Mysterious Duplicate Key Error
One thing I like about my role at Clustrix is that it allows me to work with real customer use cases and offers a unique opportunity to understand respective deployment architectures and learn something new and interesting from each and every engagement.
I came across an interesting use case recently where the problem was reported as a replication error in a master-master deployment. This particular deployment employs two clusters as masters in RBR mode of replication where both are actively accepting writes from the application hosted in two different geographically dispersed data centers. Based on IP routing logic, application is set to send requests to respective clusters. To accommodate writes on both sides, application is designed to generate unique key values to avoid any sort of id collision for the primary keys. Things were working great for many months and all of a sudden replication started causing a duplicate key error.
On initial investigation I found that quite a few large delete and update transactions were executed on one of the masters that involved millions of rows. These multi-row DML statements were executed as part of an admin application to reflect business data properly. Since this customer uses RBR as default replication mode, it generated a huge amount of binlog events for those multi-row DELETE and UPDATE SQL statements. This inflation of binlog coupled with online write transactions on the slave side introduced slowness in the replication stream resulting in a slave lag situation.
RBR Inefficiencies, but the Duplicate Key Error Mystery is Unsolved…
Too many bin log events substantiated for the slave delay, but these were not directly related to the duplicate key error that the slave was complaining about and stopping. So, the riddle was still unsolved!
I examined all relevant binlogs to understand what could be going wrong and found that the application had been inserting data on both masters into the user domain table by generating unique primary keys for each user and the user column had a unique key constraint defined on the base table. I looked up the DDL for the table in question and it looked perfect just like any other usual domain entity where primary key is simply an auto-incremented synthetic value and domain field is unique key along with a few other indices on other important columns.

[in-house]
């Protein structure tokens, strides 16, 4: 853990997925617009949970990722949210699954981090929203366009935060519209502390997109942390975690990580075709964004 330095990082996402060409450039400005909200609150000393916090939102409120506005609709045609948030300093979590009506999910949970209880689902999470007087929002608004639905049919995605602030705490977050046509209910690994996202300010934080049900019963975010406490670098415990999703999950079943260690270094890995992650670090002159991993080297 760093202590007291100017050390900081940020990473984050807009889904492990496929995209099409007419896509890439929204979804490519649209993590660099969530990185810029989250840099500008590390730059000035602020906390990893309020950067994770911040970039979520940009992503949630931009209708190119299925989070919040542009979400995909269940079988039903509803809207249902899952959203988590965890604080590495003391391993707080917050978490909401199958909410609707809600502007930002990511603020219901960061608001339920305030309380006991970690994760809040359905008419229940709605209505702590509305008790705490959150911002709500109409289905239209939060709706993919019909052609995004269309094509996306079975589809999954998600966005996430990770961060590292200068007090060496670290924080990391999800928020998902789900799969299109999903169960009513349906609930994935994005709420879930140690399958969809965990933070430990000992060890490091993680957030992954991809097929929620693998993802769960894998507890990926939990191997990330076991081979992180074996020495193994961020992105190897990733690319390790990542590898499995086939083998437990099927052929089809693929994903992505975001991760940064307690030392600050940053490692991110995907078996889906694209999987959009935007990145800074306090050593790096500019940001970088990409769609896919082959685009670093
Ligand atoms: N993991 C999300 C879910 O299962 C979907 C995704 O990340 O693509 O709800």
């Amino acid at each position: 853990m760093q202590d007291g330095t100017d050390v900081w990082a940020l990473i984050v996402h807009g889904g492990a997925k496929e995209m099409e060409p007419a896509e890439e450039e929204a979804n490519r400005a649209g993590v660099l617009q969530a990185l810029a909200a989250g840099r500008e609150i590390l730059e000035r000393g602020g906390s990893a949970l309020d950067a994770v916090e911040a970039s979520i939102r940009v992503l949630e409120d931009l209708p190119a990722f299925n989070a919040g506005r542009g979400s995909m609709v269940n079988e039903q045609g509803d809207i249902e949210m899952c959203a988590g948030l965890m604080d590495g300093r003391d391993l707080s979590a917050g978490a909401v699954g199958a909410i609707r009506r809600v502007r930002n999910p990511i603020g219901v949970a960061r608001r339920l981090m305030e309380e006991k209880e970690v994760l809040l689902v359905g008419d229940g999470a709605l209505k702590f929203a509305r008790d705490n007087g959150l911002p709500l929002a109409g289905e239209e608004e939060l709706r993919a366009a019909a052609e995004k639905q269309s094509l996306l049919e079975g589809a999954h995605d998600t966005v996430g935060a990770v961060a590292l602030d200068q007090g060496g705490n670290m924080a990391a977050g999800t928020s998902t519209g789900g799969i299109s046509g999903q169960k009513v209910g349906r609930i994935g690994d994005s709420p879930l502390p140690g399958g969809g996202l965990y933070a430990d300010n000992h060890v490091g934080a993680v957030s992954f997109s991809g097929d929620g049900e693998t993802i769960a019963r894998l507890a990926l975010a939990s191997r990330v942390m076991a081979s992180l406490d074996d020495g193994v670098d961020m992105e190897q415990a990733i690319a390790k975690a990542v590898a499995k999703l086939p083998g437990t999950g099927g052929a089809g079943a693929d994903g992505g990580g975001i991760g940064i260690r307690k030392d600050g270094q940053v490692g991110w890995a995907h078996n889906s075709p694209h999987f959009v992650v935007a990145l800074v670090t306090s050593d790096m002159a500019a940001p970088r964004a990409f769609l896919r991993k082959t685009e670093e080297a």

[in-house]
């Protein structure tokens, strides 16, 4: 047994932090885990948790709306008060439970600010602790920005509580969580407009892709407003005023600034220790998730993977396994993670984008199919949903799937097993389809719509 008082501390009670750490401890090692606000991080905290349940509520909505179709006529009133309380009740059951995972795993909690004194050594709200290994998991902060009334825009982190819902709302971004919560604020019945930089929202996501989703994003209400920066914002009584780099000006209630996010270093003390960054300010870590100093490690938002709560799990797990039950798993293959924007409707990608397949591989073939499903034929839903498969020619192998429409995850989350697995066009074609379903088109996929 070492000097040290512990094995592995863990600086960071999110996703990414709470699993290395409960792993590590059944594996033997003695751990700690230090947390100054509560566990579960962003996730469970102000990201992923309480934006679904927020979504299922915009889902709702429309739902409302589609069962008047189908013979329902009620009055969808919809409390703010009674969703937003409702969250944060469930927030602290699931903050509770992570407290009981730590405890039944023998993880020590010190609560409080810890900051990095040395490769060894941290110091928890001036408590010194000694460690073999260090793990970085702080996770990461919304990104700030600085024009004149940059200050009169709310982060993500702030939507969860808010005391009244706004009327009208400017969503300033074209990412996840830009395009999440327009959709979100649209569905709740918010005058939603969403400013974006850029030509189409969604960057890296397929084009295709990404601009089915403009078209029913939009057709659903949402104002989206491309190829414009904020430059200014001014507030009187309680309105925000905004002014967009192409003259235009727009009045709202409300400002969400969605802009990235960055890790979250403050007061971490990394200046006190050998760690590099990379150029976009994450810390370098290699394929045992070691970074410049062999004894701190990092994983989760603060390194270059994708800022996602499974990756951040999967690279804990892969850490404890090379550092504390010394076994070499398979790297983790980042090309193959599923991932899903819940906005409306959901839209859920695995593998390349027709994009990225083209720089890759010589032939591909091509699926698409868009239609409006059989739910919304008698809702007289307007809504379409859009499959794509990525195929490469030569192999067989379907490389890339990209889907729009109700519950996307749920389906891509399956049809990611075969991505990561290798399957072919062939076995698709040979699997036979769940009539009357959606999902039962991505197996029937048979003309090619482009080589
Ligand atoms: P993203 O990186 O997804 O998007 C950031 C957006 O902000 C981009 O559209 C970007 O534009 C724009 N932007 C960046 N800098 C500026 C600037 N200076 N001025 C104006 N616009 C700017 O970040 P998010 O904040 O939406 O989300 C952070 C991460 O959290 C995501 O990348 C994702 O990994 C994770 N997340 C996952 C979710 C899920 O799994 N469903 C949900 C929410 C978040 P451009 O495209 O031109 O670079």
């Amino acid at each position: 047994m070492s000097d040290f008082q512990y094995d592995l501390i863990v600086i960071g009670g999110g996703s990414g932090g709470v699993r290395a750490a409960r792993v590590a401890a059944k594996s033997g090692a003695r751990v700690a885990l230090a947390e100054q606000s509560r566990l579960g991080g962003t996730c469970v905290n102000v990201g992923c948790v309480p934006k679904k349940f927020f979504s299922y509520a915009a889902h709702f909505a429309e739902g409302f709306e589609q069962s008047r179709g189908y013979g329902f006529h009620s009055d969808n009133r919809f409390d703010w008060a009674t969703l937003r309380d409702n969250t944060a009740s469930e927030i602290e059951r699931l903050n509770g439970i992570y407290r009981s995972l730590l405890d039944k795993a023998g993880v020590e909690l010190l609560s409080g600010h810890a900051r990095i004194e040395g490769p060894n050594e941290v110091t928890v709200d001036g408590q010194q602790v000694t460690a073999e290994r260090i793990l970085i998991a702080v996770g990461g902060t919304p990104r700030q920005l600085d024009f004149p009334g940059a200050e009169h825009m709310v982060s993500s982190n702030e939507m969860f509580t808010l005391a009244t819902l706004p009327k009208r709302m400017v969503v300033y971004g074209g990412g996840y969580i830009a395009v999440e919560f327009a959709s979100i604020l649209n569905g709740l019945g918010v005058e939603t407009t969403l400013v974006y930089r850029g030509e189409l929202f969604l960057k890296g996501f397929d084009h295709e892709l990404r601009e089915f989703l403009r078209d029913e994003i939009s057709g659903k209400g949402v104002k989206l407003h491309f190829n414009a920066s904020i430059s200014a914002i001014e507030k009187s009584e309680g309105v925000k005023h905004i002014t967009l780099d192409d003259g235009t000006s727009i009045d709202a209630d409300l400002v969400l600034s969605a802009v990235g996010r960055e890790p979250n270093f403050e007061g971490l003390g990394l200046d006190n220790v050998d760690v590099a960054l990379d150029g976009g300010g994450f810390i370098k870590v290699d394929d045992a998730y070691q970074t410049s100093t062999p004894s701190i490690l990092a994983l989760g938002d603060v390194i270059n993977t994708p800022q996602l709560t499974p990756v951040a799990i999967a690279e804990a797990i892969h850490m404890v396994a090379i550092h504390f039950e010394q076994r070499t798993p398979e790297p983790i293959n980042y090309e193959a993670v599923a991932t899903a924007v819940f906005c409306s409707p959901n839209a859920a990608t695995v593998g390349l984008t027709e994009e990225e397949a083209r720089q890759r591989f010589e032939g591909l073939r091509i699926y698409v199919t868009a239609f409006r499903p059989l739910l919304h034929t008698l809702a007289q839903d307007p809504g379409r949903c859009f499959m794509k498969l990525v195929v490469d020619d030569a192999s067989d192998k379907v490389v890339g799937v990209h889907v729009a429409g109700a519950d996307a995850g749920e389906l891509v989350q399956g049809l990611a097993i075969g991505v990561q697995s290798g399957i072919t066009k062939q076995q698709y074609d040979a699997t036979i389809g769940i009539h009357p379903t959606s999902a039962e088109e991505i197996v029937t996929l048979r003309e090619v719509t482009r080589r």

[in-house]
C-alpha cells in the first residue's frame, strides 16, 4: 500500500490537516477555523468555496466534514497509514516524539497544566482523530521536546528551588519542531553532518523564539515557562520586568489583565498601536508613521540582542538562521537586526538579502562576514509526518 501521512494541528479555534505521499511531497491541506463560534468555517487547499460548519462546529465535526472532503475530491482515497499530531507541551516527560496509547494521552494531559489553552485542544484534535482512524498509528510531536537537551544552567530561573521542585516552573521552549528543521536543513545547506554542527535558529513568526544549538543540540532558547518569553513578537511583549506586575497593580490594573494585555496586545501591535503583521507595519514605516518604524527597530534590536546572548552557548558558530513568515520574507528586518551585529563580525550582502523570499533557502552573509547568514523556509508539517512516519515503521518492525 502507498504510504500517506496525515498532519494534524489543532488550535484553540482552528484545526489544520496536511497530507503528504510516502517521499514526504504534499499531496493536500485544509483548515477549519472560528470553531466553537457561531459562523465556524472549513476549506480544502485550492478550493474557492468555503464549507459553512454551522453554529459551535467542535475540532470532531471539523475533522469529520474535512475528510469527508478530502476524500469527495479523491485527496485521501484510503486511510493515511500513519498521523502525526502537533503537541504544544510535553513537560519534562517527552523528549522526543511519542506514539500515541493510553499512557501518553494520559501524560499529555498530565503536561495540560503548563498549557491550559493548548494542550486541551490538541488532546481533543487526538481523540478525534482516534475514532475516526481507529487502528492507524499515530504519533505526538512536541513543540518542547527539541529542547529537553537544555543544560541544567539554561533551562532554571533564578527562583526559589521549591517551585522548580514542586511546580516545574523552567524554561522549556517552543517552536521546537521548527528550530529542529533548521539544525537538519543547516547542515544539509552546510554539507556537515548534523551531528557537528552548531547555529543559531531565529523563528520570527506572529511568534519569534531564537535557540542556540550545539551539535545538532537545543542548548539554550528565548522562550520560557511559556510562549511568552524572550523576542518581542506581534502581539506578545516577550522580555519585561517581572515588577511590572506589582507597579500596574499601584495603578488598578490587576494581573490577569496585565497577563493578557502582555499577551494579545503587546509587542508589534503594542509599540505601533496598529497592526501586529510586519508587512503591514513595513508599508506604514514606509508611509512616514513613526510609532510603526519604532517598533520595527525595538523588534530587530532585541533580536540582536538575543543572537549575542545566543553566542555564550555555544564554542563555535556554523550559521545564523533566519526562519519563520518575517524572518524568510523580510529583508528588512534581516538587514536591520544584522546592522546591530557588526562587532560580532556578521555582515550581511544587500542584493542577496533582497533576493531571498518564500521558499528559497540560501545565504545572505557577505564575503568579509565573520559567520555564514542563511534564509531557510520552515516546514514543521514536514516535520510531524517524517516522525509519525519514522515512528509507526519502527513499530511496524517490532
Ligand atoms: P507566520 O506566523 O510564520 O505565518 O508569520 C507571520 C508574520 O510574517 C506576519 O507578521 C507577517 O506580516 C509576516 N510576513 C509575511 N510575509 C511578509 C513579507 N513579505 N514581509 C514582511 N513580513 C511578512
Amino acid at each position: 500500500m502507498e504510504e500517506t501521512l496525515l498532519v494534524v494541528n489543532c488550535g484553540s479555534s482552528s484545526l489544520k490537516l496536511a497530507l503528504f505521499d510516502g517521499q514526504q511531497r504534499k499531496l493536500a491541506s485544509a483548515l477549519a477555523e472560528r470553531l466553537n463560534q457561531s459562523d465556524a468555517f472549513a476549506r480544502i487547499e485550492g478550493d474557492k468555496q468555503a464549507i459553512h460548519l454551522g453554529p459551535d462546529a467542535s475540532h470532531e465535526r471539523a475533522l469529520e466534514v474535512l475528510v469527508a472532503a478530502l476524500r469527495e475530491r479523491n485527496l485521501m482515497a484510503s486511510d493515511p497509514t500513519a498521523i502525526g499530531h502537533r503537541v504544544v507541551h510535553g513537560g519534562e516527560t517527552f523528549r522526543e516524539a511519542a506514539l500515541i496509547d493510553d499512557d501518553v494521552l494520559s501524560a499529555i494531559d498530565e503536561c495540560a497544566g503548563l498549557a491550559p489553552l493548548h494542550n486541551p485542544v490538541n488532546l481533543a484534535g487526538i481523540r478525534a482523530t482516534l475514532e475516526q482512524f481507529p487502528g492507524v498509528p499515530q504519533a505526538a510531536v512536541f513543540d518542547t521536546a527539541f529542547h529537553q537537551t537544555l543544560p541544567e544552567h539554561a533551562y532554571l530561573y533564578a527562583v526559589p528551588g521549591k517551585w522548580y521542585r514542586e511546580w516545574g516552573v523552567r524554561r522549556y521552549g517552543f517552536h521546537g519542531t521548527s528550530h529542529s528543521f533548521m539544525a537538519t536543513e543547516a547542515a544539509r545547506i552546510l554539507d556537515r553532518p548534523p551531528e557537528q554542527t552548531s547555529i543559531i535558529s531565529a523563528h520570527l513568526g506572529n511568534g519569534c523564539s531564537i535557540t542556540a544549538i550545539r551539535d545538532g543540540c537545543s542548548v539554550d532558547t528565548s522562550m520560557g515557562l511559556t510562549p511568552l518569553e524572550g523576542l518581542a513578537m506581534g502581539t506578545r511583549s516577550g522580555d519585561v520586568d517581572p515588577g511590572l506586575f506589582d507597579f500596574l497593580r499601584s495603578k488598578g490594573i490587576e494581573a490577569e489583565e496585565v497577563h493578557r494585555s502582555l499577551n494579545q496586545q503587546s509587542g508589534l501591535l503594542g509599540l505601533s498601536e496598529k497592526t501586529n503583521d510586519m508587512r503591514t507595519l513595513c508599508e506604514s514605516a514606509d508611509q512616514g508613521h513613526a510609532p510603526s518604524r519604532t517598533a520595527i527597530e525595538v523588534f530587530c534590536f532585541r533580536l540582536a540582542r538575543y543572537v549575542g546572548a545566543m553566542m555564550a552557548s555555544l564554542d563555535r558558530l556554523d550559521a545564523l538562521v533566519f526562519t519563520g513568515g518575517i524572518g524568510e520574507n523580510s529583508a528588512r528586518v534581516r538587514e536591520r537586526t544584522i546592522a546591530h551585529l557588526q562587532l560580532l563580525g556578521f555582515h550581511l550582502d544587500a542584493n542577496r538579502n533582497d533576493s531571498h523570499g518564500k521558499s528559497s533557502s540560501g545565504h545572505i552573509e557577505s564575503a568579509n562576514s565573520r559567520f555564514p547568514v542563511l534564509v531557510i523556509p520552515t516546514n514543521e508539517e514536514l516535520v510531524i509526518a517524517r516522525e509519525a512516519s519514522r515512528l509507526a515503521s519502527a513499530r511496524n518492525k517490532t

It may seem logical to assume that both masters should not be writing for the same user, but there are use cases where this is possible e.g. user accessing his information using mobile instead of a desktop. Depending on network service provider and location, there is a chance of the same user getting redirected to both masters particularly when the redirection is based on GTM dns resolver. In other words, application does not control which cluster to write to and in this particular use case, application managed to insert data on both clusters for the same user causing replication to break.
But now the bigger question was why would the application insert on both sides for the same user? And even if that is the case why would replication stop now and not previously for other users? Could this be because other users never used the application from two different devices? Too many questions started to tickle in. So, I started parsing through earlier binlogs for the table(s) in question and traced records for one user from previous day for which there were no replication errors.